Even as Lucknow’s Ekana stadium shines in its moment of glory, having hosted an unprecedented number of international cricket matches, a small marshy patch of tall grasses and dead trees right behind it has been playing host to a World Cup of its own. Hundreds of foreigners have arrived for this annual event and, oblivious to the per square foot realty rates, have occupied every available square foot of premium land and sky around the stadium. These guests are interested in cricket but only of the insect variety. They say in the West that one swallow does not a summer make; twenty thousand Barn Swallows in the Ekana sky have announced the arrival of winter in Lucknow.
The Barn Swallow is a sparrow-sized, agile bird that spends a majority of its life in flight – eating, drinking, and even bathing on the wing. In summers, they breed in the Northern latitudes, above the Himalayas, and when the Earth tilts away from the sun, they flock to Africa and India in millions, accompanied by a new generation. Drive straight on the road leading away from the Palassio mall until you reach water bodies surrounded on all sides by large construction sites, and it’s likely that you will come across thousands of Barn Swallows congregating on electric wires or swooping down one by one on the water below, snagging small insects mid-air. In flight, their bellies appear in many variations of creamy-white with a rusty-coloured neck (hence the scientific name Hirundo Rustica), with wide outstretched wings and a deeply forked tail. Their flight is convoluted, zig-zag, evolved to mimic the unpredictable moves of their prey. When perched, in a ‘bent-forward’ position, their cobalt-blue primary feathers can be seen. These thousands of Barn Swallows feed on insects that rise from a collection of water bodies that dot the area around the stadium.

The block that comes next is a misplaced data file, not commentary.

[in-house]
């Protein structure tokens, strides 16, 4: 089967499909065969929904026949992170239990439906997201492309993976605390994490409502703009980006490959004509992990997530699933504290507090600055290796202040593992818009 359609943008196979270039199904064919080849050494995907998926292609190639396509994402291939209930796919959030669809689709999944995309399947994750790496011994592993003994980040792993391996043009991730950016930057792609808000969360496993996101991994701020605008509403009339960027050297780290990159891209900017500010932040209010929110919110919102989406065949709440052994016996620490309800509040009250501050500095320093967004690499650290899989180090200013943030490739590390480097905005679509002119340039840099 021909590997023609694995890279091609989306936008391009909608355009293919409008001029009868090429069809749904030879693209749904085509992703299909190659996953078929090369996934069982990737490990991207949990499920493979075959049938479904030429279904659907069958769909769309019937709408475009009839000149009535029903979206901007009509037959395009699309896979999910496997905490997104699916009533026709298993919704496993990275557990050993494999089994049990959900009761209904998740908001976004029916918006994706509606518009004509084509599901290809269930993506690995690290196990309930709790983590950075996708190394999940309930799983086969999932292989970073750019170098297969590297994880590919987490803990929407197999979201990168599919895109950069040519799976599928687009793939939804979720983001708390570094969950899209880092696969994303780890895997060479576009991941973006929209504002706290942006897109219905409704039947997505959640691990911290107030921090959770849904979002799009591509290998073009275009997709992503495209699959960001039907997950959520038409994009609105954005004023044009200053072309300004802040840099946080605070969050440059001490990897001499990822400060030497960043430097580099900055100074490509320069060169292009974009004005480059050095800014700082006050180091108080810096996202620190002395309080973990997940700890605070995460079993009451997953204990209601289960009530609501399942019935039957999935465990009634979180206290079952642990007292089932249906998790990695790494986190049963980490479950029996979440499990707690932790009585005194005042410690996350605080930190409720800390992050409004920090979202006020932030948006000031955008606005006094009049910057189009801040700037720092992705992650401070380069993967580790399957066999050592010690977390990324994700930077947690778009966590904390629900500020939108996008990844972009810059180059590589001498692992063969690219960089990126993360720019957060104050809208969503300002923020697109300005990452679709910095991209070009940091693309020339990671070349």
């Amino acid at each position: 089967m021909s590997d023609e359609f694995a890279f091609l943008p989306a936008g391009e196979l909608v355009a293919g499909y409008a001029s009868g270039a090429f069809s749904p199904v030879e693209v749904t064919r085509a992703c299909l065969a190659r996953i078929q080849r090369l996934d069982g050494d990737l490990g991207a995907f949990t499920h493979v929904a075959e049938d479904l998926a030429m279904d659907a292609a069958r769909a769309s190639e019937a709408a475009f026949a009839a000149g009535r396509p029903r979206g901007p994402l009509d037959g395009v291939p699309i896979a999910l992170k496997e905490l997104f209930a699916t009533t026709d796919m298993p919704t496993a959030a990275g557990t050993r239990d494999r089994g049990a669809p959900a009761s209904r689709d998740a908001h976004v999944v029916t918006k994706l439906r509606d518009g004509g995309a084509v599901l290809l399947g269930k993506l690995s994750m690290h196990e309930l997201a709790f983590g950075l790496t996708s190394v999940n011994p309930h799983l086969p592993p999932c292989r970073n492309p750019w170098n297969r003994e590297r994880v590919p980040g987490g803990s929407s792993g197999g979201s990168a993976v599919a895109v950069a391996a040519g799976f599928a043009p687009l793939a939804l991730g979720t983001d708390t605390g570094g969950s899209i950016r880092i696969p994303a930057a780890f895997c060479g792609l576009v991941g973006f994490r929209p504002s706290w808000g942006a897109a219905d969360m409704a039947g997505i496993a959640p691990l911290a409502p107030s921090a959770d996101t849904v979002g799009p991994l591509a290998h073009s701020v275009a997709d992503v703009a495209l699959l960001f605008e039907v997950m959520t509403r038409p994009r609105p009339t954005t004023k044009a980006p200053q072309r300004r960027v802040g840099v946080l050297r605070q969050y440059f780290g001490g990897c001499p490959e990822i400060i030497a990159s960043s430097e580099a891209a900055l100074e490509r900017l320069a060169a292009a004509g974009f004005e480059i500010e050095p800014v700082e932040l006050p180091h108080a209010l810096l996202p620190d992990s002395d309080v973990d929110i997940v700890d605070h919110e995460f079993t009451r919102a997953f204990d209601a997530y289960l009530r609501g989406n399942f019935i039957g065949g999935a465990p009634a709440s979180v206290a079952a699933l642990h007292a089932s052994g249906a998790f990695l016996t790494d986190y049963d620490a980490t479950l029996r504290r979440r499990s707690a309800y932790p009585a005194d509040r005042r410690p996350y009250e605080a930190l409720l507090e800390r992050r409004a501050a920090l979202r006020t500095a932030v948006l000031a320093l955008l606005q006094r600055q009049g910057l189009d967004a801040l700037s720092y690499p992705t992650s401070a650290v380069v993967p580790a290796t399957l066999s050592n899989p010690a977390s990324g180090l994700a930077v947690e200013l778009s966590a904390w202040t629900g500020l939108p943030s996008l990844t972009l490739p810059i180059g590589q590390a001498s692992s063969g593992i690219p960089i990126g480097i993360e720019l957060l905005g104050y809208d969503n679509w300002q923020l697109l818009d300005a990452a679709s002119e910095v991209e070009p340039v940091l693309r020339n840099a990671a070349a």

Nearby lies the Ekana Wetland, now protected by a government order, with work on a watch tower and walkway already in progress. On the afternoon I visited the wetland, young men in large cars were using the ‘natural’ backdrop to record reels, performing reverse somersaults to loud cheers. Behind them, at least two species of wagtails were performing tricks of their own. No less raucous than similar specimens of the human species, these highly vocal, long-tailed immigrants arrive in Lucknow in large groups at the onset of winter and promptly take over feeding areas. The wetland, in this case, is overtaken by their (mis)behaviour. Both species—the white-faced, sombre white wagtail and the black-faced, white-browed wagtail—can be seen chasing each other from one low bush to another. If birds made reels, these immigrants would be best known for the animated twerking of their backsides, which incidentally gives them their name—wagtails.